Morton (William & Catherine: Their Story, 2011, etc.) takes a break from his unauthorized biographies of the rich and famous to dig into the archives regarding the incompetent King Edward VIII and his American wife, Wallis Simpson.
The story is well-known: The Prince of Wales fell for a twice-married lady from Baltimore and eventually abdicated his throne for her. Edward was effectively banished by the new king, George VI, to avoid comparisons to his much more charismatic brother, and made the Duke of Windsor. This story is really about Edward and Simpson’s close ties to the Nazis, including a visit with Hitler. While still in England, Joachim von Ribbentrop, Hitler’s special deputy who was mad for Wallis, became a fixture in their set. He convinced the king of Germany’s good intentions, strengthening Edward’s support of Hitler’s economic success. But Edward overstepped his position as king when he interfered in foreign relations, attempting to forestall war. The meat of the book doesn’t arrive until halfway through, during the duke’s stay in Spain and Portugal in 1940 on the way to his gubernatorial term in the Bahamas. Under Operation Willi, Germany planned to install Edward as a puppet dictator after England’s defeat, which nearly occurred as the British were evacuating Dunkirk. Edward was surely aware of the plan. He was indiscreet, irresponsible, defeatist, childish and naïve. Days before the end of the war, copies of communications among the Germans, Spanish and the Windsors were discovered in the Russian zone and quickly spirited away by the British. This evidence of his clear knowledge of the plan would have done irreparable damage to the British monarchy.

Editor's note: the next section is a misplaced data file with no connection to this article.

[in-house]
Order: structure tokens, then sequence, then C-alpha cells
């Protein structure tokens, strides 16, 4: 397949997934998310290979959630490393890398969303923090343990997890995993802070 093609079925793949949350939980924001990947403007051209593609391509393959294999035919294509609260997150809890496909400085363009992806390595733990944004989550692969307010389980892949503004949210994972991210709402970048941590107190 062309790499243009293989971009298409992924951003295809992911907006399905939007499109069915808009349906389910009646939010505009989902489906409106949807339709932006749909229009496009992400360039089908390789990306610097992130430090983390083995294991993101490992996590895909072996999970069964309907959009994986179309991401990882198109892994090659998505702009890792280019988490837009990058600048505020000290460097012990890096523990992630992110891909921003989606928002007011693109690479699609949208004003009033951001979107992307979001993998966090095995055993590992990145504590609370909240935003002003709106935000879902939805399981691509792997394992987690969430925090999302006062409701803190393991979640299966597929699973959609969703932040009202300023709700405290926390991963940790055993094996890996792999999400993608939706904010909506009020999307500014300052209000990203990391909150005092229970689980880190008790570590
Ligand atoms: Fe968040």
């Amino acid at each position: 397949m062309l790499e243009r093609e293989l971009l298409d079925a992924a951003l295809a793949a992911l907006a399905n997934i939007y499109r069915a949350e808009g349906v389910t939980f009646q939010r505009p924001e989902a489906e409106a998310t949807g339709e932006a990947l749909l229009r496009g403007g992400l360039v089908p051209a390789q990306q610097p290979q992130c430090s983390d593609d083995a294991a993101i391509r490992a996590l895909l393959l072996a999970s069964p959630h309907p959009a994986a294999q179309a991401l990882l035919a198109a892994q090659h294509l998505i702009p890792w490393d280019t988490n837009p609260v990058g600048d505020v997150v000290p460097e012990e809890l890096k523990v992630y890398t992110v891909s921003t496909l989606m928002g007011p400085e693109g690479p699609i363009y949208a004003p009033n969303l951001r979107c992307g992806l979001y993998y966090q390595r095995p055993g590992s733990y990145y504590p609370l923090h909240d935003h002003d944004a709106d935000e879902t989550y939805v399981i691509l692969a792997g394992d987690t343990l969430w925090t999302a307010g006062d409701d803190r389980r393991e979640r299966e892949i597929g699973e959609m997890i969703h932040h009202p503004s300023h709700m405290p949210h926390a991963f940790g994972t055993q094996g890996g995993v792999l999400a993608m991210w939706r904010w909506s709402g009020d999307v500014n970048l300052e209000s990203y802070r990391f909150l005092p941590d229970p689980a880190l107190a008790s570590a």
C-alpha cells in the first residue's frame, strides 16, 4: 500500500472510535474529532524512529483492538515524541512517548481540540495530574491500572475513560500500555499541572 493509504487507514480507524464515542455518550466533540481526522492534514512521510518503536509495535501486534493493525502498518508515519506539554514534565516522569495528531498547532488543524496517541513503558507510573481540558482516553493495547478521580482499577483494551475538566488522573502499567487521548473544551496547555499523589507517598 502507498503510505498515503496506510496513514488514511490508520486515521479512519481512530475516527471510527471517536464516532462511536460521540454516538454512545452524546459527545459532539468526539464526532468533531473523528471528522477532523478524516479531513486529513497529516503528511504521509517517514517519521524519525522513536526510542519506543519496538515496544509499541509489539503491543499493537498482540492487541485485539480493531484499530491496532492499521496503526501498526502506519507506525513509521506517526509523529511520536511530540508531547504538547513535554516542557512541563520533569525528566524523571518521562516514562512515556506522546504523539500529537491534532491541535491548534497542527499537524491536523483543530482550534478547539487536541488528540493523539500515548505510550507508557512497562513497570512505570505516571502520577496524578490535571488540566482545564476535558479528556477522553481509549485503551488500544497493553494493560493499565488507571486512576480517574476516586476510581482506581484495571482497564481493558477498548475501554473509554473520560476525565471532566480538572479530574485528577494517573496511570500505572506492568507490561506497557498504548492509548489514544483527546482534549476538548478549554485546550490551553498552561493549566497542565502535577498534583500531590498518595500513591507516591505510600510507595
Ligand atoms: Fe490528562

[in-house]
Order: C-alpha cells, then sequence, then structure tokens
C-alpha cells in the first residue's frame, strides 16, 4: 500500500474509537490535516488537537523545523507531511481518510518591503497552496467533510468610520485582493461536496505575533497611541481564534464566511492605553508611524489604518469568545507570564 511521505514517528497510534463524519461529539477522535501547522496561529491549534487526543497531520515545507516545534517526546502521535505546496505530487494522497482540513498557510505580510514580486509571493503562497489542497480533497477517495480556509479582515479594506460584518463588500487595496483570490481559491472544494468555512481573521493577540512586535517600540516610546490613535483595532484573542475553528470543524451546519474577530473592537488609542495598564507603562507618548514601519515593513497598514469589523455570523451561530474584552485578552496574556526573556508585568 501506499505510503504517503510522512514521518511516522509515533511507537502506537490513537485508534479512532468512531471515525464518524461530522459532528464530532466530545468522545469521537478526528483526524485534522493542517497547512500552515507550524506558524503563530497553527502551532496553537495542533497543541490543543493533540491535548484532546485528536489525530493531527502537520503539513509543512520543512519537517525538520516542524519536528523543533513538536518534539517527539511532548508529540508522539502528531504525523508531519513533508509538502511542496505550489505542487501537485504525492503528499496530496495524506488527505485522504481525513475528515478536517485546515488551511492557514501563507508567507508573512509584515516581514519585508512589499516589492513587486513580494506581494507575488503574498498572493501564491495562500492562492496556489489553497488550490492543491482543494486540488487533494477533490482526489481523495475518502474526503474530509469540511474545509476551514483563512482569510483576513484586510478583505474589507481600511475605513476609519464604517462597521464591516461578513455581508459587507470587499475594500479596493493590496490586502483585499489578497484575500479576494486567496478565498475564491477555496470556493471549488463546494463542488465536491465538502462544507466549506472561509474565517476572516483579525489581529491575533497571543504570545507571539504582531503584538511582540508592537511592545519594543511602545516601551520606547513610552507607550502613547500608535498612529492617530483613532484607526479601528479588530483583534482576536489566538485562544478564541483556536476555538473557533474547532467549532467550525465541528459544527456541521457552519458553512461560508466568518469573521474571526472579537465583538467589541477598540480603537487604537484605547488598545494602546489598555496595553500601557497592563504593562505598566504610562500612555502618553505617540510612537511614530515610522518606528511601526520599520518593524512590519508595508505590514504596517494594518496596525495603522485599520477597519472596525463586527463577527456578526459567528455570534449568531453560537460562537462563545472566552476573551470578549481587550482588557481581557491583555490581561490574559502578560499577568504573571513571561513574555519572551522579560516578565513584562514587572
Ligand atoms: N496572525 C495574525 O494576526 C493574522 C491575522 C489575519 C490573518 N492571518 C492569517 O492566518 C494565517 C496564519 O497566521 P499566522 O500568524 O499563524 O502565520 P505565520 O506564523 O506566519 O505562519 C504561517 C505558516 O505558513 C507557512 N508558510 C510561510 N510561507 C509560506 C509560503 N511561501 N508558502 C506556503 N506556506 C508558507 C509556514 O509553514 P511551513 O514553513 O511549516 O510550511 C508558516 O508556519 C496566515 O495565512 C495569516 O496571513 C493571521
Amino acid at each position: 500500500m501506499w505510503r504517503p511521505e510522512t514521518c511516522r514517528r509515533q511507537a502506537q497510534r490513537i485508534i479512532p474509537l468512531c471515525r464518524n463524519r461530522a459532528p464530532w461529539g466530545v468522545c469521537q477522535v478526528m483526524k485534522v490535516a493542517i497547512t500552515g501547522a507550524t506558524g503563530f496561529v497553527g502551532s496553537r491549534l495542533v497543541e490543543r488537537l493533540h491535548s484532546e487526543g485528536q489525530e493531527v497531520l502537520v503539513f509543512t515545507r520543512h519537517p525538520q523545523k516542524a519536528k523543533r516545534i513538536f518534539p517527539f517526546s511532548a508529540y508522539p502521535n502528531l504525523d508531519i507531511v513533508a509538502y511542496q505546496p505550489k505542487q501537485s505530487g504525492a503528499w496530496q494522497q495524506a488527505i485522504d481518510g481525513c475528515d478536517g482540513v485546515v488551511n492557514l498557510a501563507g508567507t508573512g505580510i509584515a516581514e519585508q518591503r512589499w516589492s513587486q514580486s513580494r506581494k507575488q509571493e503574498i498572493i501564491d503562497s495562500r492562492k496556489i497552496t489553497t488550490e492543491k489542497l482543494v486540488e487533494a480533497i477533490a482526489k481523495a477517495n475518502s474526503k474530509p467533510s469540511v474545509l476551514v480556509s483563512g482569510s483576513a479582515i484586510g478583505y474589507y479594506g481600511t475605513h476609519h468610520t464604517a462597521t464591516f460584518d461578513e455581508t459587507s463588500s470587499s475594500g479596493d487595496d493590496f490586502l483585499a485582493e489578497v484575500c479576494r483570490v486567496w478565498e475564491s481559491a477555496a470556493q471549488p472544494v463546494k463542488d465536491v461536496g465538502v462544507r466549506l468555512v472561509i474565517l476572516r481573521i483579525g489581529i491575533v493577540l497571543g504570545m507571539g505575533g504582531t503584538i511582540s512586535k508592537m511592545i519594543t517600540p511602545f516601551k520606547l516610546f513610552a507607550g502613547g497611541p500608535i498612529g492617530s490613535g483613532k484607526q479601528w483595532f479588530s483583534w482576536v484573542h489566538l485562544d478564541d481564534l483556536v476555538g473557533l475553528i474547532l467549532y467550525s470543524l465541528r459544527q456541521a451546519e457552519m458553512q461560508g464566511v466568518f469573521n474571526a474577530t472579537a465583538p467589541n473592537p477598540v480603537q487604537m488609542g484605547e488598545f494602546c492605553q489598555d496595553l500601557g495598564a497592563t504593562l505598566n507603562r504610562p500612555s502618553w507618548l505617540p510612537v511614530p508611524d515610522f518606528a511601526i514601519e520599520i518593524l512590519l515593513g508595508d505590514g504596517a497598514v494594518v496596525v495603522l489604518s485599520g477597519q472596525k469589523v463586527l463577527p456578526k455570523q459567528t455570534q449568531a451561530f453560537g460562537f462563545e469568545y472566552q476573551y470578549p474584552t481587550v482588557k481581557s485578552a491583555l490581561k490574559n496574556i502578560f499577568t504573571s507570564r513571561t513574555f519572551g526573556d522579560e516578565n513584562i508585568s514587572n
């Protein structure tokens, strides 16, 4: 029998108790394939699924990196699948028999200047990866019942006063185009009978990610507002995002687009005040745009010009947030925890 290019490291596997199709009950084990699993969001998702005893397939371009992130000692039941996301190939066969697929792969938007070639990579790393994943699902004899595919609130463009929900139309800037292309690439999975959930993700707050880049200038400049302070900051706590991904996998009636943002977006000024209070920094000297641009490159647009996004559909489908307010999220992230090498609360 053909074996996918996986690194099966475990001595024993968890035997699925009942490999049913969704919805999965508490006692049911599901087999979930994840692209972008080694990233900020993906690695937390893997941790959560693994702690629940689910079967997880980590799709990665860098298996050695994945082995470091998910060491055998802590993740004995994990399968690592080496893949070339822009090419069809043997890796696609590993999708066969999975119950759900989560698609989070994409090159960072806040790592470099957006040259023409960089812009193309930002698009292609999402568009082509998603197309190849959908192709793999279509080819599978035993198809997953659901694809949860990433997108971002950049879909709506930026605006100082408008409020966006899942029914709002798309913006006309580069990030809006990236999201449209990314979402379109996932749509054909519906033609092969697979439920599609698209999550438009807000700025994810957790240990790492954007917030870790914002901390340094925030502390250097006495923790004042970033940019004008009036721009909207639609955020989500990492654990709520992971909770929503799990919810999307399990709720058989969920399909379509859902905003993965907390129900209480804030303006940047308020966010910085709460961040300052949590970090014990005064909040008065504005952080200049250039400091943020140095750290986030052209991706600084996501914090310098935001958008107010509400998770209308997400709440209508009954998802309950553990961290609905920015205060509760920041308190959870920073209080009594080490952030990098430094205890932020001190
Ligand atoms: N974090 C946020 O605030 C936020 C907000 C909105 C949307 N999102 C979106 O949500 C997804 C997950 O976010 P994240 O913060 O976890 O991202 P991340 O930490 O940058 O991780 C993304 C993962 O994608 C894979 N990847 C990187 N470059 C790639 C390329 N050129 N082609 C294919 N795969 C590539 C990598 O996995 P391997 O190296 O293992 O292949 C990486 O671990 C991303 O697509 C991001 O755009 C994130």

Morton insists that Edward never really wanted to be king and implies that Simpson never wanted to marry him. A better book would begin in Spain and focus on the damning papers, saving readers all the silly bits and innuendo of Simpson’s affairs.